Â And there's some calculation omitted, omitted here and so that's the the, the

Â result that we get. And coefficient of z to the N and 1 over

Â 1 minus 4z is 2N choose N so now divide those 2 and you get N over 2.

Â That's the average number of leaves in a random tree.

Â and I, I admit I omitted a little bit of calculations here, you might want to

Â check that and see some wondrous property of the square root of 1 over 1 minus 4z.

Â So that's leaves and random trees and again that's what we observed and you can

Â also go ahead and compute these standard deviation and lets concentrate it.

Â So big tree have number of leaves, what about root degree how many trees are

Â there of n nodes and root degree k again these are the counts.

Â So for 4 There's 2 of them with root degree 1 the bottom 2.

Â 2 of them with root degree 2 the middle 2, and 1 with root degree 3.

Â and for for 5 nodes then that's the distribution.

Â And again, we can go through and compute the cumulated costs and it goes 1.5, 1.82

Â not so clear what the result is going to be in this case.

Â But we'll use the same method to go head and compute the average root degree.

Â So it's the same class. it's the same construction.

Â We're just going to mark the trees in a different way.

Â So this time what we're going to do is they they, a random tree, is a root, and

Â then a sequence of random trees, but we're going to mark that first sequence

Â with with our variable U. [COUGH] so a coefficient of u to the n

Â the, so that the coefficient of z to the n, u to the k, in that is the number of

Â trees with so n nodes and root to degree k.

Â So that's immediately gives again the ordinary, bivariate generating function

Â equation and evaluated z of 1, z of 1 again, we get the what we got for regular

Â cattelan if we differentiate with respect to u and evaluate with 1 we get a 1 over

Â 1 minus g squared term. and there is little magic calculation

Â here as well having to do with the fact that g of z.

Â Has this special generating function 1 minus, square root of 1 minus 4 Z over 2.

Â and, extracting coefficients, gives the result that the average number of leaves

Â is G N plus 1 over G N minus 1. which, the ratio of the cattelans there's

Â a little bit of calculation, it's 4 minus 6 over n plus 1, minus 1 is 3 minus 6

Â over n plus 1, and that's what we observed on the previous slide 1, 1.5,

Â 1.8 and, and 2. The average number of leaves in a random

Â tree with n nodes is about 3 it converges to 3 and again that's interesting fact to

Â know for certain practical applications and it's available with some calculations

Â directly via symbolic method. here's another famous application this is

Â about rhyming schemes for poems. so this is a Limerick.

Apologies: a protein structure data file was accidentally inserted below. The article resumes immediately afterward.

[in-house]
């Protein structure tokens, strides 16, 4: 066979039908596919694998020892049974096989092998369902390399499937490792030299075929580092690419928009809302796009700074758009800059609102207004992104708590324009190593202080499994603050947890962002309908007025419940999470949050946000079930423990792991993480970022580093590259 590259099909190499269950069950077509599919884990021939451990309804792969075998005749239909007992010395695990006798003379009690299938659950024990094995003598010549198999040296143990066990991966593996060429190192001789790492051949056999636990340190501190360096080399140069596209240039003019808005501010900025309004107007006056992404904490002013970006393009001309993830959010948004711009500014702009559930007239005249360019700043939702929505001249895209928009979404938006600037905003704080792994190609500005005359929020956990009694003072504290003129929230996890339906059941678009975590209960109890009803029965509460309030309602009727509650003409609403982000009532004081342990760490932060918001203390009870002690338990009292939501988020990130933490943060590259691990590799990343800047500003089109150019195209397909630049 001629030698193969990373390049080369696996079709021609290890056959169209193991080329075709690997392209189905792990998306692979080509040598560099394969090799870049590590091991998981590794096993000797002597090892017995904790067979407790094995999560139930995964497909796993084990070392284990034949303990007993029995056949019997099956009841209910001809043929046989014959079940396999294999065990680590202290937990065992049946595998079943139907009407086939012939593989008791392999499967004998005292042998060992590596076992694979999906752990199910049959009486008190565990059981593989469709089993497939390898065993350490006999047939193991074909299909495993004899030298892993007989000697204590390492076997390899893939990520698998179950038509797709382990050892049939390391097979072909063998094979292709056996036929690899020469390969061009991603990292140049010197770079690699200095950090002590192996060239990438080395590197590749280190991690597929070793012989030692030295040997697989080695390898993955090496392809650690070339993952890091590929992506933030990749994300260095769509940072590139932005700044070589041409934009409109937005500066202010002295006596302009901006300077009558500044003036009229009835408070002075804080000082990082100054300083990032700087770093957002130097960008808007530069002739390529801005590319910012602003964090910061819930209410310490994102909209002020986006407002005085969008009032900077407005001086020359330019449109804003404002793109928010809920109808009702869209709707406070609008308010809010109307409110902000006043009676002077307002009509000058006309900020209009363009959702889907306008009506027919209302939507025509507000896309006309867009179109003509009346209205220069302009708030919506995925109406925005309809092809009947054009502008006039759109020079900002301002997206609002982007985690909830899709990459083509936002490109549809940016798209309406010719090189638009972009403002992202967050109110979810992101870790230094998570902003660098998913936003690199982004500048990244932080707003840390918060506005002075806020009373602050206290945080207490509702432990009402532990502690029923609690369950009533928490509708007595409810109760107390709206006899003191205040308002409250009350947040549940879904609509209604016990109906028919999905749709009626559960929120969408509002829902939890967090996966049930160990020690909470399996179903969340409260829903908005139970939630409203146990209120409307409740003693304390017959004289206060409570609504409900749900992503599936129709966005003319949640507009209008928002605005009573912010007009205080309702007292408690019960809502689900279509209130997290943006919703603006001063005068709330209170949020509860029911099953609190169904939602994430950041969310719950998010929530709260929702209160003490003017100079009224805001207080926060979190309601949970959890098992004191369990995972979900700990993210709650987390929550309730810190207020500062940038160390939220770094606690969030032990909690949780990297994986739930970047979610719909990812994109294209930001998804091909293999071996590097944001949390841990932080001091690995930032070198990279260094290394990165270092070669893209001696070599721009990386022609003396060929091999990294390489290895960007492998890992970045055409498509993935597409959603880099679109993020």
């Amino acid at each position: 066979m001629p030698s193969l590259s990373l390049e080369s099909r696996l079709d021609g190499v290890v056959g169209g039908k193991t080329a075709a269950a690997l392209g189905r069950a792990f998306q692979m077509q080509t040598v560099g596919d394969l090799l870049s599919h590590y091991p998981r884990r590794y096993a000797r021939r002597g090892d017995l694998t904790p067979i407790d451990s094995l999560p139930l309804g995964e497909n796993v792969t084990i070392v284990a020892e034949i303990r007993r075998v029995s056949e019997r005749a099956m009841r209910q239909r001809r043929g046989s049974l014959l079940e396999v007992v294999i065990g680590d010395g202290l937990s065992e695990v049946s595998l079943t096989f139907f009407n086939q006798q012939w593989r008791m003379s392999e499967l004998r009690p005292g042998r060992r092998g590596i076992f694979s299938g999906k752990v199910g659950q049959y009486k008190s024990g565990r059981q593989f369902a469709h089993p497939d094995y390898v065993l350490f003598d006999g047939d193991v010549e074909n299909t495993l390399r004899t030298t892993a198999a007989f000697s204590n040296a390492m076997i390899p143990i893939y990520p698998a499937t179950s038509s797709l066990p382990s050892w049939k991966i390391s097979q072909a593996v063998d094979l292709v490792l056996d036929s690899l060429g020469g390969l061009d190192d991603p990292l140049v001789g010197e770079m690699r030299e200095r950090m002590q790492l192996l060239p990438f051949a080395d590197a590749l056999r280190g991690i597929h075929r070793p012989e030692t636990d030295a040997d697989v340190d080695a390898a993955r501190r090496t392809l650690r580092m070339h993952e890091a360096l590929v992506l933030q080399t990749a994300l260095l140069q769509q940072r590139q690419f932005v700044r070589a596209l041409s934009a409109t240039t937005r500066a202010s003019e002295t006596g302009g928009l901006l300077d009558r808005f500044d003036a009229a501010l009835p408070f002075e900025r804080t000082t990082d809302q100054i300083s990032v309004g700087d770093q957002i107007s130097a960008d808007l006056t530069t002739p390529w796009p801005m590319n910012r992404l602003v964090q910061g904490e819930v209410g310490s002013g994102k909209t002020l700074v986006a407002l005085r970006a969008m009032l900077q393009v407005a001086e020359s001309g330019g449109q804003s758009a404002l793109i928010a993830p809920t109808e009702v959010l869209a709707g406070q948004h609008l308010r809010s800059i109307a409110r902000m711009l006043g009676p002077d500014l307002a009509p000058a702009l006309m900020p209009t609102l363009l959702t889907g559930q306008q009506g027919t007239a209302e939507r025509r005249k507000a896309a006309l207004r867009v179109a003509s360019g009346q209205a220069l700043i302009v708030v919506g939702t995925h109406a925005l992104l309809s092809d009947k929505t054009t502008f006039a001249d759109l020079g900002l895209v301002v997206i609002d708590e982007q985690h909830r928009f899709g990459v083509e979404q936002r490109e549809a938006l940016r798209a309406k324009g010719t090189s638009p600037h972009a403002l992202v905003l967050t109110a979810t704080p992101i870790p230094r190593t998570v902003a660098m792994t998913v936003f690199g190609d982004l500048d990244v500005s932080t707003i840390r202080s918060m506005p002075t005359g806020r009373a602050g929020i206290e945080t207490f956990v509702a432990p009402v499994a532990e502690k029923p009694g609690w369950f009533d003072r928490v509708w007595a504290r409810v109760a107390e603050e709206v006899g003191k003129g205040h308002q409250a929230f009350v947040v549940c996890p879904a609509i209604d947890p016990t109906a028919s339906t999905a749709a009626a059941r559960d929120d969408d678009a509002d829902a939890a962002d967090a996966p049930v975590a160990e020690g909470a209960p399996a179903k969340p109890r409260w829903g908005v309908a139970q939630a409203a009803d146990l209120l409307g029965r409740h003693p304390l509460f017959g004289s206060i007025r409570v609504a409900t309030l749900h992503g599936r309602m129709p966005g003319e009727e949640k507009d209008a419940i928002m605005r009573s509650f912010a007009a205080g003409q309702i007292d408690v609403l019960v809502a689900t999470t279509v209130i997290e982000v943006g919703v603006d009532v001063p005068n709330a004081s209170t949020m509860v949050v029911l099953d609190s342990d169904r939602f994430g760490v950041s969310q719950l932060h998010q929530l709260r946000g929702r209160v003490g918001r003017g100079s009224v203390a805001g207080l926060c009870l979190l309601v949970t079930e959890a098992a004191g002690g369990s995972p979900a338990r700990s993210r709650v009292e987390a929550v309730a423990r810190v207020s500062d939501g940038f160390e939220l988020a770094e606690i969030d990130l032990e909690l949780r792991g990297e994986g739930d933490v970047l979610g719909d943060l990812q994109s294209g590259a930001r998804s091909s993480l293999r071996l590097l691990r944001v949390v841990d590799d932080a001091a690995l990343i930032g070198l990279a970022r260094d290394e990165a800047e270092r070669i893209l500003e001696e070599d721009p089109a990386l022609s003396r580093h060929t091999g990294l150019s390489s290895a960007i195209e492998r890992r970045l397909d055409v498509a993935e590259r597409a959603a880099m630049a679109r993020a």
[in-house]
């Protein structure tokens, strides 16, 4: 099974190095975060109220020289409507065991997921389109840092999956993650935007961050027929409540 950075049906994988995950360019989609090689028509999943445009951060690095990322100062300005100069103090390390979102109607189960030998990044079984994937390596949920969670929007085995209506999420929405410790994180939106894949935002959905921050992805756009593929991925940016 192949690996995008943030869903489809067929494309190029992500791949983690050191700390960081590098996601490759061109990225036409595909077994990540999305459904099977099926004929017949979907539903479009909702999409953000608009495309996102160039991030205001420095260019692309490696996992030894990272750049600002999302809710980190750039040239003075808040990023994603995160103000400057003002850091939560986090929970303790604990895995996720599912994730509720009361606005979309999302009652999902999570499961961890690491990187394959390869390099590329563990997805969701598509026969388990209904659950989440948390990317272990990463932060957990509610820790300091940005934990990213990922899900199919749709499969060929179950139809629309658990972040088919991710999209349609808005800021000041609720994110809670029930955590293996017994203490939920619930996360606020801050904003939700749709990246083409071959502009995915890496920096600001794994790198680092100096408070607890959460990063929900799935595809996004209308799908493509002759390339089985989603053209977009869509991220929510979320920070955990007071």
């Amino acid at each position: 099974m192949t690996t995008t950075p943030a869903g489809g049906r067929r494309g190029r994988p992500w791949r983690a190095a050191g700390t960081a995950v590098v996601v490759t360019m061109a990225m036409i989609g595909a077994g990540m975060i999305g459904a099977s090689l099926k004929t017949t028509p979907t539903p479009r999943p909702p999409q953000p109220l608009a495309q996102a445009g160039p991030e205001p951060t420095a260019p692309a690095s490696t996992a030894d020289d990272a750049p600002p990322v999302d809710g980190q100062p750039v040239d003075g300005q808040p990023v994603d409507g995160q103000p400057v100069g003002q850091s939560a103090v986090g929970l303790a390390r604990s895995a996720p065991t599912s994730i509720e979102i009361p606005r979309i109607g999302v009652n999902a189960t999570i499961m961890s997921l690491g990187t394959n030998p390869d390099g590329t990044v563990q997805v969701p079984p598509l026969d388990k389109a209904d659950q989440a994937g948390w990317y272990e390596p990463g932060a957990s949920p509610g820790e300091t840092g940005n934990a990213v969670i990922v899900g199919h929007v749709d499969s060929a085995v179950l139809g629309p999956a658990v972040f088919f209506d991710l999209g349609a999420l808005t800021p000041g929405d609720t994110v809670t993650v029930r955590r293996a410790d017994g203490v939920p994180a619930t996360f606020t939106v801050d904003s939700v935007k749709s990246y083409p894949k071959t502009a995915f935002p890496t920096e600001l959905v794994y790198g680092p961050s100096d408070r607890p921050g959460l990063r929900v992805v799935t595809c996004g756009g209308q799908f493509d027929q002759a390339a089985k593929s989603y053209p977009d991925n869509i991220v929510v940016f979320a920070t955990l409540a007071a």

Â there was a small of Quebec, who was buried in snow to his neck when they

Â said, are you friz? He replied, yes I is.

Â But we don't call this cold in Quebec. So that's got the Rhyming scheme, as do

Â all limericks, AABBA. or if you want Robert Frost.

Â two roads diverged in a yellow wood and sorry I could not travel both.

Â And be one traveler, long I stood and looked down one as far as I could to

Â where it bent in the undergrowth. That one's got the rhyming scheme ABAAB.

Â so a natural question which actually lots of people have studied, from musicians to

Â poets is how many different ways are there to rhyme a poem?

Â so that's a parameter. and so we're going to ask the question.

Â if I have an N-line poem, how many ways are there to rhyme it with k rhymes?

Â So it's a two line poem there's only two possibilities.

Â Either the two lines don't rhyme or they do.

Â That's AB and AA. If it's three lines well you could have

Â ABC, nothing rhymes. Or you could have ABB the second two

Â rhyme. Or you could have AB and then A.

Â or you could have AA and then B, or you could have AAA.

Â But there's lots of strings of three letters that aren't here.

Â Well, the first ones always got to be A. the second ones got to be either A or B.

Â and then the third one can only be c if the first 2 are a and b and so forth.

Â So you can think a little bit about the constraint here.

Â so anyway here are the numbers. so for a 3 line poem,

Â There's one of them has just one rhyme that's AAA.

Â One of them's got three rhymes, it's ABC, and the rest of them have two rhymes ABB

Â ABA, or AAB. and then that's the answer for 4.

Â So these are that's the distributions, and we can also do the cumulative costs

Â as well but let's look at the generating function.

Â So, the class of all rhyming patterns, and our size is the number of lines.

Â Our parameter is the number of rhymes with k lines.

Â we use our ordinary bivariate generating function as before, and now the key is,

Â what's the combinitorial construction look like?

Â and this one actually is a vertical construction.

Â so, what it says is that you are going to have your first thing your first object

Â is going to be rhyming scheme A and you can have a sequence of any number of

Â those. and then after that, you're going to have

Â a B, and you can have a sequence of any numbers of A's and B's after that.

Â And then you can have a C and a sequence of any numbers of A's, B's and C's after

Â that. That's the construction for the class of

Â all rhyming patterns. and that immediately gives the vertical

Â OGF for the if we fix the number of rhymes to be k, this is the generating

Â function for the number of poems of size n, that have k rhymes.

Â That's the vertical OGF. and, actually this turns out to be

Â numbers that are well known in combinatorics and appear in many, many

Â other applications that we're not going to have time really to talk much

Â about although we'll see them again, and you can certainly read about them in the

Â book. These are called the sterling numbers of

Â the second kind and we'll see them again in another application in this lecture.

Â Turns out about k to the n over k factorial and line poems have k rhymes.

Â [COUGH] and just the, the sterling numbers of the second time, these are the

Â frequencies that we observed. and again they're very well studied.

Â The horizontal OGF is known as the bell polynomials

Â The vertical OGF is the one that we just determined.

Â Okay, these are the sterling numbers of the second kind and we don't have

Â explicit expressions for them, but we'll see them again.

Â so that's several examples of ordinary bivariate generating functions studied

Â with the symbolic method.

Â